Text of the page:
Tuesday, 28 March 2017

"Near enough is NOT good enough"

We are the Crowe family from Canberra; Vanessa, Richard, Sophie (22) and Angus (19).

Angus was diagnosed with PWS at the tender age of 8 weeks of age. Even after 19 years I can still remember receiving the phone call from our Paediatrician telling me our beautiful baby boy has PWS. I was looking at my darling, innocent son the whole time I was on the phone and I wondered what the future held for him; would he have friends?  Would he learn to drive?  The phone call brought devastating news for us and the information I was given over the phone by a previous PWS NSW spokesperson was not so great, in fact was so upsetting and heartbreaking, I decided at that moment I would do anything to give him the best chance ever. 

After visiting our Paediatrician the following day, the next stop was to visit the ACT Genetics Service. We met a wonderful geneticist, Dr Anne Turner, who gave us the best advice ever which even today I am so grateful for. Through our tears, she told us to take one day at a time and not to keep looking too far in to the future otherwise we would miss Angus’ milestones; she was so right. Our first PWS NSW (New South Wales) meeting was on our 5th wedding anniversary when Angus was 3 months old.

The piece of advice I would give a newly diagnosed family is (I can’t stress enough how important therapy)  speech, physio and occupational therapy. I did everything that was asked. Yes, it was hard work and was a constant reminder that we had a child with a disability but I truly believe Angus is the man he is today as a result of all the support he received as a baby and young child. 

Our mantra for Angus is “Near enough is not good enough”. Even when Angus was still in the NICU after being born he started speech and physiotherapy. He then had regular therapy from 8 weeks of age right up until he started school and then some. Angus attended therapy sometimes up to 3 times a week. I remember one year clocking up 50,000kms in my car between therapy and medical appointments.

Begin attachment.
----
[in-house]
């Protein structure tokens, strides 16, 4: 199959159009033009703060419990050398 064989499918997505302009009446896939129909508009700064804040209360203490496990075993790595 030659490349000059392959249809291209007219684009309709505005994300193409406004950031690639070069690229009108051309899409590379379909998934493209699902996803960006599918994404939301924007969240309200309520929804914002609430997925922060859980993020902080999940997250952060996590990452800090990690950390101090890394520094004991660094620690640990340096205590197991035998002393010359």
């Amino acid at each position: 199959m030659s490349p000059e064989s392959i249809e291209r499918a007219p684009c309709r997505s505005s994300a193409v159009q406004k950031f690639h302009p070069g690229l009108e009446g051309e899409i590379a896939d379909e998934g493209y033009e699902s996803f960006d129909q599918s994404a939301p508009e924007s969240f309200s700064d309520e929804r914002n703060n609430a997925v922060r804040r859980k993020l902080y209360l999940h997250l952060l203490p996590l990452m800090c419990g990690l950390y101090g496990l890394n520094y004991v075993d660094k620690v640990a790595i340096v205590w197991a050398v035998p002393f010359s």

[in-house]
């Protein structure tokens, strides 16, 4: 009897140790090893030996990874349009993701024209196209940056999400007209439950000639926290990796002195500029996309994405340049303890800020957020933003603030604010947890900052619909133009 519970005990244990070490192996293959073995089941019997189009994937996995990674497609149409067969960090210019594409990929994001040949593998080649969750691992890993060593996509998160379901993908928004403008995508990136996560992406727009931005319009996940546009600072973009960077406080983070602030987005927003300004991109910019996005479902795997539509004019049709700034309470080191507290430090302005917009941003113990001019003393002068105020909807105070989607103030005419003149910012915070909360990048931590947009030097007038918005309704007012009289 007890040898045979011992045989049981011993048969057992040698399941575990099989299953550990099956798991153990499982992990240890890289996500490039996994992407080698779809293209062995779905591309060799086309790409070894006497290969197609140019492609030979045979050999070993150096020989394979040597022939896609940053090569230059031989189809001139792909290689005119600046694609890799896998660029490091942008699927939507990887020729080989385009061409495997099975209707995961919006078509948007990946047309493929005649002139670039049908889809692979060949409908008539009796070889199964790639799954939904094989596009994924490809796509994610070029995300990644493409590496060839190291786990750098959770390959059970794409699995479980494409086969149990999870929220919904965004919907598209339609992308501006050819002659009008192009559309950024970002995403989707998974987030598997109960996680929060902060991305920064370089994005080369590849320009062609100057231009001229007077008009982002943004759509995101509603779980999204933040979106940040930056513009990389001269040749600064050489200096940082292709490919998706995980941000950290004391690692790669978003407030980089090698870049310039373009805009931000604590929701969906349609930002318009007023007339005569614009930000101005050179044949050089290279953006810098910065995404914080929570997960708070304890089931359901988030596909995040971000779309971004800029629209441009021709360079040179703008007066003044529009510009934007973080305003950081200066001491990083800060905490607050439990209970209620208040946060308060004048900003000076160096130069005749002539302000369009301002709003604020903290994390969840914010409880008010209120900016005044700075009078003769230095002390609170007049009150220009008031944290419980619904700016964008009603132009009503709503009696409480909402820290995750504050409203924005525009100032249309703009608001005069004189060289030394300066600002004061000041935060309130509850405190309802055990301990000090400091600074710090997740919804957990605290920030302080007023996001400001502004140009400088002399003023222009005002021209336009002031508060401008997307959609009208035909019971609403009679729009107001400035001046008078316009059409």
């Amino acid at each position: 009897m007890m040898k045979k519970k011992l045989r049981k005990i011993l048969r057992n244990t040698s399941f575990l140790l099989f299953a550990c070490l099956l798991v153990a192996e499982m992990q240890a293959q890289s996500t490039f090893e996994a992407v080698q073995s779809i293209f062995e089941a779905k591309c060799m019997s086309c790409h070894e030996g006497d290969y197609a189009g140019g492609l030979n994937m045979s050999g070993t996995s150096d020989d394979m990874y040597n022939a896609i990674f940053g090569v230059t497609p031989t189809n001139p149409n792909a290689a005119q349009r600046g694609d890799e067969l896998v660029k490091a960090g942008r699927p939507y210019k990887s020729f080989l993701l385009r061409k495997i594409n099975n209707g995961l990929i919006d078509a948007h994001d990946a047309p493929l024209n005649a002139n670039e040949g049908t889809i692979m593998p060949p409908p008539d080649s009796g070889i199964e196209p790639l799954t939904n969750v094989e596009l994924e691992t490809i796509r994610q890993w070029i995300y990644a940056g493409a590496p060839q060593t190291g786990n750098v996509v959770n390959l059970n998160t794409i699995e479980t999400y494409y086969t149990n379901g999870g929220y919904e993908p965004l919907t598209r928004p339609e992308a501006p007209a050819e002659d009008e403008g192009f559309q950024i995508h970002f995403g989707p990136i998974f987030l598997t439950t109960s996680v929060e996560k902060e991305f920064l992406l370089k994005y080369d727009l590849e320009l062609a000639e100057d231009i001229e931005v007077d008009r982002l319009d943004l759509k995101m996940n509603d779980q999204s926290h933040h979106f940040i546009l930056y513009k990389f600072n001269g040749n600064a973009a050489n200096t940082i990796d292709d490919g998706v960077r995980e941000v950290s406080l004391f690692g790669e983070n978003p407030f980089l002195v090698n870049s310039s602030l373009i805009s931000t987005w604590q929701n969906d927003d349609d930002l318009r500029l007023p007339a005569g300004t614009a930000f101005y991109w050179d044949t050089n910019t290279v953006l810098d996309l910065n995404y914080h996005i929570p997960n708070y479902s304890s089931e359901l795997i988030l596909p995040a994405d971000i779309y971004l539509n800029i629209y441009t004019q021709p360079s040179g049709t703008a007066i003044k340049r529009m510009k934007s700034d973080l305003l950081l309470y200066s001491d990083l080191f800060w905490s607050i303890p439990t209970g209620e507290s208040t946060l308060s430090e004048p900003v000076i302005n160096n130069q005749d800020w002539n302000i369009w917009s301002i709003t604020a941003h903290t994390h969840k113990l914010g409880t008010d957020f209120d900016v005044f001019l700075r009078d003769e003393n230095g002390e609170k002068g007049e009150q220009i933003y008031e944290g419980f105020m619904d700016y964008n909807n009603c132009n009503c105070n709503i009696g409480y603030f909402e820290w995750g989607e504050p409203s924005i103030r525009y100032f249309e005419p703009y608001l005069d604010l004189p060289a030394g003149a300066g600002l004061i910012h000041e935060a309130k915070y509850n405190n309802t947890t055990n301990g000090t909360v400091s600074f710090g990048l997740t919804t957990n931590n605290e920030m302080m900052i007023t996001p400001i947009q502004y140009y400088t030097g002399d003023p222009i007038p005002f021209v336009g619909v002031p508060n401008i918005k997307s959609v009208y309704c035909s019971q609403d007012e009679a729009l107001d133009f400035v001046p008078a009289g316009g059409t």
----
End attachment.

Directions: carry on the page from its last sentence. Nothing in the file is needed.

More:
Angus is very active in Special Olympics. He attends swimming and plays basketball, football and cricket which is also a wonderful way of continuing to get physical therapy in to this life. I highly recommend Special Olympics.  Angus also played mainstream basketball -  it was such a thrill to see him play cricket and football; it meant he could now really be like his childhood heroes of sport.

Growing up, Angus was amazing. His long-term memory used to fascinate people. For example, he would ask friends what all the keys on their keyring would be used for and then each time he would see them he would go through each key and tell them what it was. His love of sport was his passport to the world. He still loves to find out what team you follow and will recall games and scores especially games against his beloved Raiders and St George or Sydney Swans. He has brightened our lives. We now follow cricket, tennis and darts and all types of footy; male and female teams. He is well known in Canberra and we can’t go anywhere without someone recognising him.

We were fortunate to be able to send Angus to Turner Primary here in Canberra. This is a School that runs a special education program alongside a mainstream program. We loved the fact that Angus had his own classroom with 6-8 other students to get the intense schooling he needed but also had the opportunity to be part of a mainstream school where acceptance of students with a disability was just the norm. 

He then went on to a special education high school until Year 9 when  it was suggested he attend a mainstream high school from Years 10 to 12. This filled us with fear as we now had to deal with a canteen!!! The support we had at Marist College, Canberra was brilliant. Yes, we had daily challenges and yes, Angus’ tiredness really made it hard for him not to be grumpy during the day, but we were so grateful that he was able to have the opportunity of being part of this community which focuses on social justice. It was a community that not only accepted him fully but also challenged him beyond our wildest dreams. Needless to say, we were so proud of him when he completed the Year 10 Outward Bound Program and especially when he graduated Year 12.

PWS is not only devastating for the individual but also for their families – there is no way around it. They are some of the most discriminated people in the world – unless you are immediate family or specialise in PWS, no one understands PWS as much as they would like to say they do. You are your son or daughter's advocate at all times.